Vet Q&A: Why and when should I neuter my kitten?

by PDSA | 17 February #Cats

Neutering has loads of health benefits for our cats, on top of preventing any unplanned litters. We’d always advise neutering your cat.

There’s a lot of information out there about neutering and you might read a lot of conflicting information about it. The most important thing to remember is to have your pet’s wellbeing at the heart of any decisions you make and if you’re not sure about something, go and have a chat with your vet.

We’d always advise neutering your cat. It has a lot of health benefits and might help in other ways, too. We’ve also got lots more advice on neutering you can read.


How neutering can help your cat

Neutering has benefits for all cats. For female cats, it prevents them from getting certain illness, such as cancer of the ovaries or womb, which can cause a lot of problems for your cat. It will also prevent pyometra, which is a serious and potentially life-threatening womb infection.

For male cats, neutering will make them less likely to fight other cats. This means that they’re less likely to get feline AIDS (FIV) which is spread through cat bites. You can read more about FIV on our Hub.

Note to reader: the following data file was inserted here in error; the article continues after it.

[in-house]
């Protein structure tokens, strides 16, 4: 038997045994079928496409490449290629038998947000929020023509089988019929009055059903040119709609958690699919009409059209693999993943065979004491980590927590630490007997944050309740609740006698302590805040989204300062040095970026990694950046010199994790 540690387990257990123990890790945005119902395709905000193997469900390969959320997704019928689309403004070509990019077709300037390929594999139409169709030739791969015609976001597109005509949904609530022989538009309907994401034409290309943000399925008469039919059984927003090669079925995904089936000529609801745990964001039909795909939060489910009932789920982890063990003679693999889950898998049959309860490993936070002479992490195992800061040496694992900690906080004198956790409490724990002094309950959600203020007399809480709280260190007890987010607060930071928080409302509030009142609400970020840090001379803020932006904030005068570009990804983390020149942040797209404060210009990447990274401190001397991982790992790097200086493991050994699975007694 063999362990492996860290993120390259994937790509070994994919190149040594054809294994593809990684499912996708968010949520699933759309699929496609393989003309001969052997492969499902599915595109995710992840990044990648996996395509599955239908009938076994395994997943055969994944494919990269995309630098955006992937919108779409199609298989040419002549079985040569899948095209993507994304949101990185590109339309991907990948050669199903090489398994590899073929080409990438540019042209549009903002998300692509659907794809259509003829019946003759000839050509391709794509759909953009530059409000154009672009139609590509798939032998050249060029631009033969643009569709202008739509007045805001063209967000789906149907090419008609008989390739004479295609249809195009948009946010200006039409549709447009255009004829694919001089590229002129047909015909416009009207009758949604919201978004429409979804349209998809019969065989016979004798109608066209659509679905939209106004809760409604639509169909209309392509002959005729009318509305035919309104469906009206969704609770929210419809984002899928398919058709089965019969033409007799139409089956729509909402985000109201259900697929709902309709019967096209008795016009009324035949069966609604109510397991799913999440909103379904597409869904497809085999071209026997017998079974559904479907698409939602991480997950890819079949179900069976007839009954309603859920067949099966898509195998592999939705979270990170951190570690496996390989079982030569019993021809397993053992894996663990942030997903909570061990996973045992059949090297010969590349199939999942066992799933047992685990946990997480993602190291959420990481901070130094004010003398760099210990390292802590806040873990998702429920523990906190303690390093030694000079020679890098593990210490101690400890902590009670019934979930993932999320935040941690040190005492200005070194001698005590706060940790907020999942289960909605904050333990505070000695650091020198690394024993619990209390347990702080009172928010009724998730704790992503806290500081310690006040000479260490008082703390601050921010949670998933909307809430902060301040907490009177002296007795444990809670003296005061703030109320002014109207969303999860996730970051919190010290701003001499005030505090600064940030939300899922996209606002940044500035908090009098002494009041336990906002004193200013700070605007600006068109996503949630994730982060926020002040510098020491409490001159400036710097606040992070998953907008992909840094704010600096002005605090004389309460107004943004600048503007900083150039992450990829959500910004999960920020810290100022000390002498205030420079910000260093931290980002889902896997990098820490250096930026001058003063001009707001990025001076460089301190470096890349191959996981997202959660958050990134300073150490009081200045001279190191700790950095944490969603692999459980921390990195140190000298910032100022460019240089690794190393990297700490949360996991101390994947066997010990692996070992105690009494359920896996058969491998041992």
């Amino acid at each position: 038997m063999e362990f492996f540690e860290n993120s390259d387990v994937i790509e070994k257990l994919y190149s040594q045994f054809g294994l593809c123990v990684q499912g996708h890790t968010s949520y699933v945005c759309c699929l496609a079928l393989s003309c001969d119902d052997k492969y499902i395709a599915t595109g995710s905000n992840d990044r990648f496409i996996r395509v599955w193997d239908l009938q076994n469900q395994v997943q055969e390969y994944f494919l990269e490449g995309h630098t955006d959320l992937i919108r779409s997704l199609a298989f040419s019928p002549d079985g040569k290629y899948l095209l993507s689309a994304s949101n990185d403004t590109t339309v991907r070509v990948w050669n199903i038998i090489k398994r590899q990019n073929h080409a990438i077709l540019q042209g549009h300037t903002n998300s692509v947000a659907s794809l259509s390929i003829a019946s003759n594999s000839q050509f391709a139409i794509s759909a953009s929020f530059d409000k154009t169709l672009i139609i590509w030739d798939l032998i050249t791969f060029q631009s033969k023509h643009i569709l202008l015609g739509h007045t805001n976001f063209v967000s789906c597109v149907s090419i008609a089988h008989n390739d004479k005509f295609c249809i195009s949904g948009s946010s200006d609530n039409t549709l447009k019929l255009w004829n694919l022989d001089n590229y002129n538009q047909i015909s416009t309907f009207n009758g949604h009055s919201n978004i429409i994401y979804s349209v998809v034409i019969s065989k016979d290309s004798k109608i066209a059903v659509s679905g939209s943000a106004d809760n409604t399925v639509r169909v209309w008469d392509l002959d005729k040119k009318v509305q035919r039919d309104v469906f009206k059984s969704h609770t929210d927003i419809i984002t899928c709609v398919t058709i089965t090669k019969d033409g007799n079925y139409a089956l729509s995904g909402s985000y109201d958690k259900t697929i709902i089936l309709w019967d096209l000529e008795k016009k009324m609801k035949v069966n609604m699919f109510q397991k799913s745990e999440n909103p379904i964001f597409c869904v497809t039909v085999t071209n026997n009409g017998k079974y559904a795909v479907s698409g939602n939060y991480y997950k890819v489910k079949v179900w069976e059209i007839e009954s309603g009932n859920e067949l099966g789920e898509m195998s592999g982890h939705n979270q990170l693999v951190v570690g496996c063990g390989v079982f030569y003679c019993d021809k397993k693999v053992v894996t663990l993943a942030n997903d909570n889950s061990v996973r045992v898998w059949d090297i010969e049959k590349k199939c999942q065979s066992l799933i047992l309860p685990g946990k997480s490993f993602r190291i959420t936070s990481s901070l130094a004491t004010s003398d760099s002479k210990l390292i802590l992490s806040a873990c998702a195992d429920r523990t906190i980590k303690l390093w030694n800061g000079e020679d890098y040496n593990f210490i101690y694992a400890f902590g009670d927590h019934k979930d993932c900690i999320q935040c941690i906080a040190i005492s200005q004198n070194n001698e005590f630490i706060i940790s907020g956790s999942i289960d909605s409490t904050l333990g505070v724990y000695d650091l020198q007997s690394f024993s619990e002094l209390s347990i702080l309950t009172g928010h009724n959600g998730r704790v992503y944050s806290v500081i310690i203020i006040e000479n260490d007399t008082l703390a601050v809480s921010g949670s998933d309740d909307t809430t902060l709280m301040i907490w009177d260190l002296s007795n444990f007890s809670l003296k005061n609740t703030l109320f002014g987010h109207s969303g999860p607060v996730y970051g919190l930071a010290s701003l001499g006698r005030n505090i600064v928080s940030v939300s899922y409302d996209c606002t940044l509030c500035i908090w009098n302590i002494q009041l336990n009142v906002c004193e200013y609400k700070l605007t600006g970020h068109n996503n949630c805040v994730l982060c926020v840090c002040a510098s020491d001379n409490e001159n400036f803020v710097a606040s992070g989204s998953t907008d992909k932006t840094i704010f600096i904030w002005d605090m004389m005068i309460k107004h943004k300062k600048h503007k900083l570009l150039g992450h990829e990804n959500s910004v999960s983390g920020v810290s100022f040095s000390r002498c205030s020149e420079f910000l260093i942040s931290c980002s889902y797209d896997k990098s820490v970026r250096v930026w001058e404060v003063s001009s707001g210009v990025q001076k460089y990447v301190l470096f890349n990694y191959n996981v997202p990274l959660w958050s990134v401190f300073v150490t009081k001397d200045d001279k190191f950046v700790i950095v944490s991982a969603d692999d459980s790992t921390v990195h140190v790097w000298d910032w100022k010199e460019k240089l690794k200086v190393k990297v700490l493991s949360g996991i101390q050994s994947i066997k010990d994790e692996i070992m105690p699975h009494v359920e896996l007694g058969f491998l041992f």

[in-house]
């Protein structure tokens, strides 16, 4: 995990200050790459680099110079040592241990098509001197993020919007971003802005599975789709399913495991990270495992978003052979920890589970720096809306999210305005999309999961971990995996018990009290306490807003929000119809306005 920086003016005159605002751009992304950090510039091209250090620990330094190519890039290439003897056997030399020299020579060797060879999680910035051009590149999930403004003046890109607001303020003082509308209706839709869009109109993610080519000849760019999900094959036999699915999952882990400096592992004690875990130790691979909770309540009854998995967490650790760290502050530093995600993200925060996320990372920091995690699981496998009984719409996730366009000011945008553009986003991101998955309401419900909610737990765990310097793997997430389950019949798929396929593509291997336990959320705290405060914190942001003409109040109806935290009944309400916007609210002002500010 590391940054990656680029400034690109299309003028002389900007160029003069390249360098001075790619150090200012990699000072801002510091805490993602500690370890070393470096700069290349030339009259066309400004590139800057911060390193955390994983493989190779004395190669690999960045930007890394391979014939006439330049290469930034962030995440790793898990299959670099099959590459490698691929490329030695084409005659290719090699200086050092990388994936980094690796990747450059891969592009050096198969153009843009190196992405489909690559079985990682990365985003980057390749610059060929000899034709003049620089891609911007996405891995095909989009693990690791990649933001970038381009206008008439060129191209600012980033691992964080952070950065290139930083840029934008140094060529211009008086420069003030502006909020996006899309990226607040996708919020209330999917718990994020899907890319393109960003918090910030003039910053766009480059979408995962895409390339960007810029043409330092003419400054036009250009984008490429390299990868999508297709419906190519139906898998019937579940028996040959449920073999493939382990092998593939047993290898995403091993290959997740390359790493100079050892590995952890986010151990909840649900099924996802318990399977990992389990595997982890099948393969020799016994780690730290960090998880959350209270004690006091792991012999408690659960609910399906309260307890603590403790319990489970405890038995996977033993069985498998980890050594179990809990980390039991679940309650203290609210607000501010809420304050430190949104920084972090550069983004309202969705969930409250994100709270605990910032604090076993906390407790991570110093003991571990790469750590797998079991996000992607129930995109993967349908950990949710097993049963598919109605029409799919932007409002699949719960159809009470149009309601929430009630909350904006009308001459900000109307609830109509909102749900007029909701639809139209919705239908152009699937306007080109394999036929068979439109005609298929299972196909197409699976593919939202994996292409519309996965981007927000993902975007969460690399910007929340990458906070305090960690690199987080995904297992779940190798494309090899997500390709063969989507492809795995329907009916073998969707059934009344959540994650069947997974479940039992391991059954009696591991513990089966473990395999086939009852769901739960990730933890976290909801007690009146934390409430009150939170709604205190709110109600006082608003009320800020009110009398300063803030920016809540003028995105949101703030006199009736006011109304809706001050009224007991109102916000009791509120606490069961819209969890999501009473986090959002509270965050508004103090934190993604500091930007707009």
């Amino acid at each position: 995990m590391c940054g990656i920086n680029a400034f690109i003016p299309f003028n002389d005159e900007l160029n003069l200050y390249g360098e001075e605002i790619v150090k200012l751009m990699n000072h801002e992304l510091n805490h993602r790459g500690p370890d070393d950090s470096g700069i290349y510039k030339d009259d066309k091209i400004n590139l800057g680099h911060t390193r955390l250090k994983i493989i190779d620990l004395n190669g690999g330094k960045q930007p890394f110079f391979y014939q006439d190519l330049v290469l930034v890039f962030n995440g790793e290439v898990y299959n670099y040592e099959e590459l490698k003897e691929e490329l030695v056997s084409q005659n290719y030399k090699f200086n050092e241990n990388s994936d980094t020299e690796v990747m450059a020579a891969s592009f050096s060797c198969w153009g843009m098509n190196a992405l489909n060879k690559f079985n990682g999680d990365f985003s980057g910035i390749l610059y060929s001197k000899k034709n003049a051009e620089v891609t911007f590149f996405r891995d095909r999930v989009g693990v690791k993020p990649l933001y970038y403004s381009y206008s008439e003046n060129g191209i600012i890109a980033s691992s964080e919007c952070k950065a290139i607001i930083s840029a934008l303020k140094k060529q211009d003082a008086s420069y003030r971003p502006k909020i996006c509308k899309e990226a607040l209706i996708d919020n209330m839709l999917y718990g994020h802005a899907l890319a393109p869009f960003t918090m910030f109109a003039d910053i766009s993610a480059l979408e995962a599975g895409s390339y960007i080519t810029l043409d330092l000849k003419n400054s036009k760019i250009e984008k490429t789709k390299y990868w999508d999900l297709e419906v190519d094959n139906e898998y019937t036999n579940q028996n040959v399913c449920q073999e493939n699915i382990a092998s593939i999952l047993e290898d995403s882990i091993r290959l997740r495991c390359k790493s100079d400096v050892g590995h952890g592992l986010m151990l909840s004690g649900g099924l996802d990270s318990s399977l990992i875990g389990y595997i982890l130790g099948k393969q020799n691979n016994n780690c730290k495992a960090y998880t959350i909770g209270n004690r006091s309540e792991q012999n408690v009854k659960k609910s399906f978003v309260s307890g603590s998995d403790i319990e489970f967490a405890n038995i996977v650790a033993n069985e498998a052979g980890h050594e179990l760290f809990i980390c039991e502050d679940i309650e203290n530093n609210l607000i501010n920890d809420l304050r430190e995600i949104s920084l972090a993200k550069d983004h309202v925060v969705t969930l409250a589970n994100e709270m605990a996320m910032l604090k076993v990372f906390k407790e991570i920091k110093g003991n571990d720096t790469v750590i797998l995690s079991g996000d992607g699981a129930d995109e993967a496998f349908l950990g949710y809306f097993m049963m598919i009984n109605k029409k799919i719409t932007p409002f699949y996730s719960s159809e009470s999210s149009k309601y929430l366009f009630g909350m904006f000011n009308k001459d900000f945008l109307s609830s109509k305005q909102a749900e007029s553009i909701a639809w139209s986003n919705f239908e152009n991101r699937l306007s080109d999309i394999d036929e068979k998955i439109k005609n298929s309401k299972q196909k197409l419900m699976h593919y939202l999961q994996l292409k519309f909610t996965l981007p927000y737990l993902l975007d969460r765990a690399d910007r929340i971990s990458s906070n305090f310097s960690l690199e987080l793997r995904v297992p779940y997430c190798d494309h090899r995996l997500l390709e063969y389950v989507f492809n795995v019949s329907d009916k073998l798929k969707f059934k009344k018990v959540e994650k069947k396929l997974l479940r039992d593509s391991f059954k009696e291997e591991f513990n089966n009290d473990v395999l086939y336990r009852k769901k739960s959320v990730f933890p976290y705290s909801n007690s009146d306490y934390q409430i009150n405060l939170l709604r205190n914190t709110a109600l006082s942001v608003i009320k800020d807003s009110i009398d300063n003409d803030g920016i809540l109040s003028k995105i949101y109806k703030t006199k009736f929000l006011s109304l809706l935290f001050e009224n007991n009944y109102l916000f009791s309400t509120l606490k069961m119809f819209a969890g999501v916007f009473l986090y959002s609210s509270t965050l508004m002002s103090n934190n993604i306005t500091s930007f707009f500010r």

Whether you have a male or female cat, neutering will make them less likely to roam quite so far from home (meaning they’re less likely to get lost). They’re also less likely to spray in the house – which is a huge plus for you!


How old should my cat be before neutering?

We’d recommend getting your cat neutered at around four months old, as this is around the age they can first get pregnant. It’s important to discuss this with your vet first, though, as they will be able to give you advice tailored to your cat.


Should I let my cat have a litter of kittens first?

Honestly? No. There are no proven health benefits to letting your cat have a litter of kittens before getting her neutered. It just means you’ll have a lot of kittens on your hands you need to find loving homes for! There are already so many cats and kittens in rehoming centres across the UK, so it’s best to get your cat neutered.

If you have more questions about neutering, it’s best to talk to your vet for advice. We also have a handy page of common neutering myths so you can get the facts about neutering.

Share this article on:  PDSA | 17 February


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